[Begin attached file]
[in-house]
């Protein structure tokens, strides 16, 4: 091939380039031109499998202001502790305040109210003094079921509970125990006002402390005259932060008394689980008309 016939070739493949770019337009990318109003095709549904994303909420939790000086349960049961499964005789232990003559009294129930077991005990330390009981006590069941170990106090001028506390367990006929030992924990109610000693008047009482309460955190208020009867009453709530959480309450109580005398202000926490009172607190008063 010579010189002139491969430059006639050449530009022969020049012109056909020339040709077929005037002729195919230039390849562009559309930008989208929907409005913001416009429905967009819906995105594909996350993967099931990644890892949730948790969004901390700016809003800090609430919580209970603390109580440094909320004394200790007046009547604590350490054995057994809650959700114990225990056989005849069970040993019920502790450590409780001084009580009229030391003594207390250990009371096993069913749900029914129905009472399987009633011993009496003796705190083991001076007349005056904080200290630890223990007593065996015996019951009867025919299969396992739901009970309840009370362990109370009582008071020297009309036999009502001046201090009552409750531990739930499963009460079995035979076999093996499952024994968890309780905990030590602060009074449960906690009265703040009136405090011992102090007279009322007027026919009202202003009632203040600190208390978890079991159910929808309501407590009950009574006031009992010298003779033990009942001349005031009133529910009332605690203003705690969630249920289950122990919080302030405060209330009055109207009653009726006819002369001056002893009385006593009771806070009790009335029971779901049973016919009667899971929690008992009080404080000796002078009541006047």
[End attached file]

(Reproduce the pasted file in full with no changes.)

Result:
[in-house]
């Protein structure tokens, strides 16, 4: 091939380039031109499998202001502790305040109210003094079921509970125990006002402390005259932060008394689980008309 016939070739493949770019337009990318109003095709549904994303909420939790000086349960049961499964005789232990003559009294129930077991005990330390009981006590069941170990106090001028506390367990006929030992924990109610000693008047009482309460955190208020009867009453709530959480309450109580005398202000926490009172607190008063 010579010189002139491969430059006639050449530009022969020049012109056909020339040709077929005037002729195919230039390849562009559309930008989208929907409005913001416009429905967009819906995105594909996350993967099931990644890892949730948790969004901390700016809003800090609430919580209970603390109580440094909320004394200790007046009547604590350490054995057994809650959700114990225990056989005849069970040993019920502790450590409780001084009580009229030391003594207390250990009371096993069913749900029914129905009472399987009633011993009496003796705190083991001076007349005056904080200290630890223990007593065996015996019951009867025919299969396992739901009970309840009370362990109370009582008071020297009309036999009502001046201090009552409750531990739930499963009460079995035979076999093996499952024994968890309780905990030590602060009074449960906690009265703040009136405090011992102090007279009322007027026919009202202003009632203040600190208390978890079991159910929808309501407590009950009574006031009992010298003779033990009942001349005031009133529910009332605690203003705690969630249920289950122990919080302030405060209330009055109207009653009726006819002369001056002893009385006593009771806070009790009335029971779901049973016919009667899971929690008992009080404080000796002078009541006047």